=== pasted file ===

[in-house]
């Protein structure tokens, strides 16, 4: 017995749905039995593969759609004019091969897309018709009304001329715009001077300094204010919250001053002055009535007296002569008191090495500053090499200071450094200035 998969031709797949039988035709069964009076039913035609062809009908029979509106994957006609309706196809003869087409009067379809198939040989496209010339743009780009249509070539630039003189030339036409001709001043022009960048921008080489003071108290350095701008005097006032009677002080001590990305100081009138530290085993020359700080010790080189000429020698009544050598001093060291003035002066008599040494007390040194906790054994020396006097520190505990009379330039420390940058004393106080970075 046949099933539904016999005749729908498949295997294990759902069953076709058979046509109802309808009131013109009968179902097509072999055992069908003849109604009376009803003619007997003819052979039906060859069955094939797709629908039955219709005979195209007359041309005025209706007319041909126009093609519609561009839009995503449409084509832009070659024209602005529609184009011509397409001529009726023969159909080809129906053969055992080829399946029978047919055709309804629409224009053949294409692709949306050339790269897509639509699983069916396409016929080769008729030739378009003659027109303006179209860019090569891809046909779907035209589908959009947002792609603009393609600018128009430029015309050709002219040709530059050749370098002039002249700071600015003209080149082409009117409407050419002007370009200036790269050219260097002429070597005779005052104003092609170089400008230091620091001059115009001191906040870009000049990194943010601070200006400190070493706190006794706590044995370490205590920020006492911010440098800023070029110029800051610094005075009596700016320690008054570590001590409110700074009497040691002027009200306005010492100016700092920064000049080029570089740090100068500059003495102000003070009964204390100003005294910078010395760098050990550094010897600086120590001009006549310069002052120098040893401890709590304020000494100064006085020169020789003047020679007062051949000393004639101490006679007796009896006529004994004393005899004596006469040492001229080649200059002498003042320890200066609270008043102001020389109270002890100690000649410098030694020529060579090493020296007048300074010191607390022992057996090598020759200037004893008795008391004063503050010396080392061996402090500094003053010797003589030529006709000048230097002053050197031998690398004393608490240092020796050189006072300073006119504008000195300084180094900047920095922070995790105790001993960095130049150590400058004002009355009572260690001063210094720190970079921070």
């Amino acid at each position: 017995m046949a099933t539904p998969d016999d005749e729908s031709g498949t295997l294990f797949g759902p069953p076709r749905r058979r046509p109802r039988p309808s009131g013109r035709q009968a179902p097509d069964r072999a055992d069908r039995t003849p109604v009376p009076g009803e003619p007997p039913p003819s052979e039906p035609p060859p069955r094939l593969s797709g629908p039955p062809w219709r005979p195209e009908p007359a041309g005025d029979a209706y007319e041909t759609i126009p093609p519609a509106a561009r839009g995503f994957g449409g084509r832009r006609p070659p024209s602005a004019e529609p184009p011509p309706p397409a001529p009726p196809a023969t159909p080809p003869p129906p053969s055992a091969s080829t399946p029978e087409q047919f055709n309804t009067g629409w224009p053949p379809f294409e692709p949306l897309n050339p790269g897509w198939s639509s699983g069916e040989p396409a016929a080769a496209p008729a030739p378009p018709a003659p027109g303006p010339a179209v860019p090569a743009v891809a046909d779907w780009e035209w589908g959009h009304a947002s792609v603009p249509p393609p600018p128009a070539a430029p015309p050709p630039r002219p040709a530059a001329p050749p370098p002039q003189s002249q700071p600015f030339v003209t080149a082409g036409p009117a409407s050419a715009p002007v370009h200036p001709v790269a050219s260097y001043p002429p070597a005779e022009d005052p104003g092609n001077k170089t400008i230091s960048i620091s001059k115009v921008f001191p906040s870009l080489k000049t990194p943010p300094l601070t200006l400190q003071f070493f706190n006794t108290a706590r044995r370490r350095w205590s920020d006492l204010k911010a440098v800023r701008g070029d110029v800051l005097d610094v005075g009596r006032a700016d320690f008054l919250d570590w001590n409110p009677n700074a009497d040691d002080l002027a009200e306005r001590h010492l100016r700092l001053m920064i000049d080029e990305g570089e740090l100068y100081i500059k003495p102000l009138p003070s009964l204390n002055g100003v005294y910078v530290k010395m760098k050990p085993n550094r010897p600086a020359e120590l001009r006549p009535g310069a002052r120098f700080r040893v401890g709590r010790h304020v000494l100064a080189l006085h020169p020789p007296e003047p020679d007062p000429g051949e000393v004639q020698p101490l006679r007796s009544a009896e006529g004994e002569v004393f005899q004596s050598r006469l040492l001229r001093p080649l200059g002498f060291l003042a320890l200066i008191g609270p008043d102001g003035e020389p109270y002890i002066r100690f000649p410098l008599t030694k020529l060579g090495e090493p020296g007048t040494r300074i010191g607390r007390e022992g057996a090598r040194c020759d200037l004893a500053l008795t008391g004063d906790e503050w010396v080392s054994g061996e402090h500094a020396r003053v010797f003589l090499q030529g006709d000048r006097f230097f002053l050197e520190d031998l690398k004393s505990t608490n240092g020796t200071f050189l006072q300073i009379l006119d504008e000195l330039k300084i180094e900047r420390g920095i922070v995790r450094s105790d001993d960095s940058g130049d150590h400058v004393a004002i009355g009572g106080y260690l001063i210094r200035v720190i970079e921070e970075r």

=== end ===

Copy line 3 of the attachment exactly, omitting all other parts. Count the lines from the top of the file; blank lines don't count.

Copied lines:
């Amino acid at each position: 017995m046949a099933t539904p998969d016999d005749e729908s031709g498949t295997l294990f797949g759902p069953p076709r749905r058979r046509p109802r039988p309808s009131g013109r035709q009968a179902p097509d069964r072999a055992d069908r039995t003849p109604v009376p009076g009803e003619p007997p039913p003819s052979e039906p035609p060859p069955r094939l593969s797709g629908p039955p062809w219709r005979p195209e009908p007359a041309g005025d029979a209706y007319e041909t759609i126009p093609p519609a509106a561009r839009g995503f994957g449409g084509r832009r006609p070659p024209s602005a004019e529609p184009p011509p309706p397409a001529p009726p196809a023969t159909p080809p003869p129906p053969s055992a091969s080829t399946p029978e087409q047919f055709n309804t009067g629409w224009p053949p379809f294409e692709p949306l897309n050339p790269g897509w198939s639509s699983g069916e040989p396409a016929a080769a496209p008729a030739p378009p018709a003659p027109g303006p010339a179209v860019p090569a743009v891809a046909d779907w780009e035209w589908g959009h009304a947002s792609v603009p249509p393609p600018p128009a070539a430029p015309p050709p630039r002219p040709a530059a001329p050749p370098p002039q003189s002249q700071p600015f030339v003209t080149a082409g036409p009117a409407s050419a715009p002007v370009h200036p001709v790269a050219s260097y001043p002429p070597a005779e022009d005052p104003g092609n001077k170089t400008i230091s960048i620091s001059k115009v921008f001191p906040s870009l080489k000049t990194p943010p300094l601070t200006l400190q003071f070493f706190n006794t108290a706590r044995r370490r350095w205590s920020d006492l204010k911010a440098v800023r701008g070029d110029v800051l005097d610094v005075g009596r006032a700016d320690f008054l919250d570590w001590n409110p009677n700074a009497d040691d002080l002027a009200e306005r001590h010492l100016r700092l001053m920064i000049d080029e990305g570089e740090l100068y100081i500059k003495p102000l009138p003070s009964l204390n002055g100003v005294y910078v530290k010395m760098k050990p085993n550094r010897p600086a020359e120590l001009r006549p009535g310069a002052r120098f700080r040893v401890g709590r010790h304020v000494l100064a080189l006085h020169p020789p007296e003047p020679d007062p000429g051949e000393v004639q020698p101490l006679r007796s009544a009896e006529g004994e002569v004393f005899q004596s050598r006469l040492l001229r001093p080649l200059g002498f060291l003042a320890l200066i008191g609270p008043d102001g003035e020389p109270y002890i002066r100690f000649p410098l008599t030694k020529l060579g090495e090493p020296g007048t040494r300074i010191g607390r007390e022992g057996a090598r040194c020759d200037l004893a500053l008795t008391g004063d906790e503050w010396v080392s054994g061996e402090h500094a020396r003053v010797f003589l090499q030529g006709d000048r006097f230097f002053l050197e520190d031998l690398k004393s505990t608490n240092g020796t200071f050189l006072q300073i009379l006119d504008e000195l330039k300084i180094e900047r420390g920095i922070v995790r450094s105790d001993d960095s940058g130049d150590h400058v004393a004002i009355g009572g106080y260690l001063i210094r200035v720190i970079e921070e970075r």